coloradobikemaps

Maps + routes for the Colorado cyclist

St Mary’s Climb

There’s just no two ways about it: this is a pure, unadulterated climb. You start in Idaho Springs or at the foot of Fall River Rd and you climb for 10 miles until you reach the top and you turn around and come home. At the top there are no commercial attractions. No convenience stores. No espresso. Nada. But its a good climb, 10 or 12 miles and 2,700 feet, but even those stats don’t tell the whole truth, since like all good climbs St Mary’s starts off gently and builds to a couple of steep crescendos, where the slope jumps up into the high double digits.

Start in Idaho Springs, at the parking lot just beyond the Clear Creek Ranger Station on Chicago Creek Rd, or just off the Interstate in a small lot near exit 238. There’s water and restrooms at the Ranger Station, but they don’t want you to park long term there. Use the lot on the left just up the road to Mt. Evans. If you start in Idaho Springs, you’re required to ride on the Interstate shoulder for 2 miles and some find this objectionable. And don’t get fooled by the sweet looking frontage road on the south side of Clear Creek. The Stanley Rd looks like it should take you up river to Exit 238 but there’s no place to cross back over to the north bank until you get up into the Dumont area. If you’ve time at the end of your ride, however, cross over and ride a short ways up to admire the Stanley Mine, itself.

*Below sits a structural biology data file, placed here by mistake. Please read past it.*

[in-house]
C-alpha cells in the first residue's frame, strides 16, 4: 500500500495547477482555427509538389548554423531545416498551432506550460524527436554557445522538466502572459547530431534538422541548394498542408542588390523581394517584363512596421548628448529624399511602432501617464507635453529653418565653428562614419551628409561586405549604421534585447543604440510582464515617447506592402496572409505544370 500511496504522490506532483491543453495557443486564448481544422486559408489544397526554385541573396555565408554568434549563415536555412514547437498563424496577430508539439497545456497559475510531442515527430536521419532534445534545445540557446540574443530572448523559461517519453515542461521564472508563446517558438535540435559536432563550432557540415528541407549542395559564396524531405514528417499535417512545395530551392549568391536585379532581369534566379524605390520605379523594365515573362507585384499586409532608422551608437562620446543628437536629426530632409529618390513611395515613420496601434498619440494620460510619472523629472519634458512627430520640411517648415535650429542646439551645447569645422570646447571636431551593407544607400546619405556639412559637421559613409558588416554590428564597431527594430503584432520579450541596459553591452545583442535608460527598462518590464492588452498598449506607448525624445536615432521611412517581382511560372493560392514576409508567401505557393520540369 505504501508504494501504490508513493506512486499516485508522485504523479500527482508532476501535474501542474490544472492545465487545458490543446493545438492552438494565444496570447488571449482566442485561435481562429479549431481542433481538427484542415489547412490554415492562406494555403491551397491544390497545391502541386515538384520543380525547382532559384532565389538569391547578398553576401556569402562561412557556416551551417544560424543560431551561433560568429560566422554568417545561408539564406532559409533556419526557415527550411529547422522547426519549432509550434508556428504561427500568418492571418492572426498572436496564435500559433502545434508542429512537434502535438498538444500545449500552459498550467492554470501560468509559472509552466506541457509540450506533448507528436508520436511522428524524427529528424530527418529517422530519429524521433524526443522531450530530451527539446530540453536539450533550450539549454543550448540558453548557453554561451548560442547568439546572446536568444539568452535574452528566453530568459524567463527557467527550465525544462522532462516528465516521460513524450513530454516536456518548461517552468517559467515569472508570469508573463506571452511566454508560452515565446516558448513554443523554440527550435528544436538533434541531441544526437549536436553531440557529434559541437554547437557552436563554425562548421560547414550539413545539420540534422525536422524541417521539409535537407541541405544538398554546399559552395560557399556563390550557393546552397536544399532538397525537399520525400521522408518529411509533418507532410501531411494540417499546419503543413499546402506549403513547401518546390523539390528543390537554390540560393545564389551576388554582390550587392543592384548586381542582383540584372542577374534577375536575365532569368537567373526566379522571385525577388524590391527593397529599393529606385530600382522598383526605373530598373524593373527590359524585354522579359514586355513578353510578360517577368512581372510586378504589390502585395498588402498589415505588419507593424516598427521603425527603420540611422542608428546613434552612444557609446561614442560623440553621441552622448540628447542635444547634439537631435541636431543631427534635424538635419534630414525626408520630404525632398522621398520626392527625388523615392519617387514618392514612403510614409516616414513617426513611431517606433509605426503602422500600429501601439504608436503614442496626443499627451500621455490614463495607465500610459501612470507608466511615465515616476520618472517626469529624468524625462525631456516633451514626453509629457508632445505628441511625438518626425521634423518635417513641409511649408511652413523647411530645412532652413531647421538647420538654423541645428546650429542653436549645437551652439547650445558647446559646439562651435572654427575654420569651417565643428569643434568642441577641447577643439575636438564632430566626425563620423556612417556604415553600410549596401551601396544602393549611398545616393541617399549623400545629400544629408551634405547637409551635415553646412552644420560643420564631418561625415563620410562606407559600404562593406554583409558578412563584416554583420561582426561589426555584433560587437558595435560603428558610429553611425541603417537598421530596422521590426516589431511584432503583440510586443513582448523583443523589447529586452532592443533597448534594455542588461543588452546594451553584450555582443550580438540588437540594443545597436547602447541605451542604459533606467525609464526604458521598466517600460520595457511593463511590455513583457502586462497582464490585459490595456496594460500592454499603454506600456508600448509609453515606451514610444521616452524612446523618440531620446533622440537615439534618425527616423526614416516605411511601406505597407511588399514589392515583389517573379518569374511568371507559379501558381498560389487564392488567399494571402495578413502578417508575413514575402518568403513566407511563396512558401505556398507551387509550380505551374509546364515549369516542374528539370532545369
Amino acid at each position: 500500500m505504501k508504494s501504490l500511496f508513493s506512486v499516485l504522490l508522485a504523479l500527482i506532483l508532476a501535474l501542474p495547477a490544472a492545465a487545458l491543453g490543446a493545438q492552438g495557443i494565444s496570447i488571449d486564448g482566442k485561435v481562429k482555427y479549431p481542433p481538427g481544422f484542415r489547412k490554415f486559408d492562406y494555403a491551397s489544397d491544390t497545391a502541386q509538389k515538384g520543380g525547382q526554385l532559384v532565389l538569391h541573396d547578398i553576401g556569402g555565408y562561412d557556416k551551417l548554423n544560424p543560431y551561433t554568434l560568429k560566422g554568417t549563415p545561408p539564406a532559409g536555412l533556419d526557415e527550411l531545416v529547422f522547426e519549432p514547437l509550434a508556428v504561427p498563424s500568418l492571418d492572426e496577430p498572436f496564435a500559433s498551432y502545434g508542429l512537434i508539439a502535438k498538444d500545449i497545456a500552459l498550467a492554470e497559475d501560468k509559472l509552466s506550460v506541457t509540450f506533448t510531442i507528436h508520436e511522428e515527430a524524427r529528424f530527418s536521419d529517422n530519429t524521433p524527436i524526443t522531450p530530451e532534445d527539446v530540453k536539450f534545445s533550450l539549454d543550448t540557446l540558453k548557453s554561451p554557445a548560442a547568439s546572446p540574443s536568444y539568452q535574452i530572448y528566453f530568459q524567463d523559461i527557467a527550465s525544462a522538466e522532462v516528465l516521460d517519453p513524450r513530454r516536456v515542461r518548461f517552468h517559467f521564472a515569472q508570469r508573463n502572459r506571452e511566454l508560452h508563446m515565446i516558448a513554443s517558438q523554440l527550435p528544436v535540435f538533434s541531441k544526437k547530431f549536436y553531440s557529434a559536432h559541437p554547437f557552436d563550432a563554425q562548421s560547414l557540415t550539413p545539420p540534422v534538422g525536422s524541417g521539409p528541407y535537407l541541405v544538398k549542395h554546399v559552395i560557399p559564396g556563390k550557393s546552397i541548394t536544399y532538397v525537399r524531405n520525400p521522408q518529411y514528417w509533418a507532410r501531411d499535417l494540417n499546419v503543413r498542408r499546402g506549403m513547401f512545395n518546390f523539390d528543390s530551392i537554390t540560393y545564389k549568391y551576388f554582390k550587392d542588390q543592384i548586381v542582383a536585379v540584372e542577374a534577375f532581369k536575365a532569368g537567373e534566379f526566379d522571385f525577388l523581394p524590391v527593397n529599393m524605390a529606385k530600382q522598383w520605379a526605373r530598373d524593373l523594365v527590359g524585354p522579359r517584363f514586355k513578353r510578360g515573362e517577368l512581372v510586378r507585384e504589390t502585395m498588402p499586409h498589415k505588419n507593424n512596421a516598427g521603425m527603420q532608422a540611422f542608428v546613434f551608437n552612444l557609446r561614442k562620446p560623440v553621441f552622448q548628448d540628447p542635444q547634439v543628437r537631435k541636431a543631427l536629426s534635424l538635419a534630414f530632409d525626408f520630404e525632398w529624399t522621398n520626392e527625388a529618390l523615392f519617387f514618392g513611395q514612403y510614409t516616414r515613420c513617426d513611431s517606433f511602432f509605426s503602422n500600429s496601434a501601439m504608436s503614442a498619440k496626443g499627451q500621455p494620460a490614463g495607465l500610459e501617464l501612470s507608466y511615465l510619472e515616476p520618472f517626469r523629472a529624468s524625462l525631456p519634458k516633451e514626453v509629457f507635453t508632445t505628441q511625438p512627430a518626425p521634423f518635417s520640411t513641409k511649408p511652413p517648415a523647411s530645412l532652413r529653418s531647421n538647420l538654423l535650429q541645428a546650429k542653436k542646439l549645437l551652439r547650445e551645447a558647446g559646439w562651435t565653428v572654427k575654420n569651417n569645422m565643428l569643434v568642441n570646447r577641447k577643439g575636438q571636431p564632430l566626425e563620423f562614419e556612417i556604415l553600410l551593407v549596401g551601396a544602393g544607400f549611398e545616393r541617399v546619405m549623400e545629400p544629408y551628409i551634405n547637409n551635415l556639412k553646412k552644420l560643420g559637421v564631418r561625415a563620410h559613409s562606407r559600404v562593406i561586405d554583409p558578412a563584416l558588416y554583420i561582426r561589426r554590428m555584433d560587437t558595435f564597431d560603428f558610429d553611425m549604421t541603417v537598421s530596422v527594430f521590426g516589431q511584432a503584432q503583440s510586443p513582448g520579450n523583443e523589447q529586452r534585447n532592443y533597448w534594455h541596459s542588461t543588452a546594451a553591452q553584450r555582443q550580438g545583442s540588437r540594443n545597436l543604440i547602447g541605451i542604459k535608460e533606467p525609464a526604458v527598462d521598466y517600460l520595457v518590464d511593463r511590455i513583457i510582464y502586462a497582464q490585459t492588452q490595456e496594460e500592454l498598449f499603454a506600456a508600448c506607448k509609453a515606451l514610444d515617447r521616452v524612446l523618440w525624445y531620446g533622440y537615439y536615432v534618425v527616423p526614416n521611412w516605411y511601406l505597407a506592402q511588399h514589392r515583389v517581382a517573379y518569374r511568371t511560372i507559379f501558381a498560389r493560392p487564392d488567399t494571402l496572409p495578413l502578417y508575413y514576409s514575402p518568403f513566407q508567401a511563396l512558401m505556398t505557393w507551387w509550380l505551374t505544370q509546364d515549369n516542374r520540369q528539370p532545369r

Fall River Rd is in pretty good shape and the views are fabulous. As you approach the top, you’ll be more or less surrounded by Alice, an unincorporated development of few homes but great hopes with a rich history of mining and skiing. St Mary’s Glacier Resort, whose remnants are still visible to your left as you top out, was an active ski area from the mid-30s to 1986. A recent dream to reopen it as a family-friendly area was dashed in 2010 when the Clear Creek Commissioners voted against it. On a busy weekend, you are likely to come across a number of people hiking into the glacier for some late- or early-season turns. At the end of the road is a small lake (Silver Lake), an even smaller condominium development, scattered houses, and still more tremendous views

to the north and west. It is a good spot for a bar and some water, before heading back down to Idaho Springs. Look to the Squaw Pass Loop description if you need some ideas on where to get a bite to eat in Idaho Springs.

Link to PDF.

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May 17, 2011 - Posted by | I-70 Corridor | , , , ,

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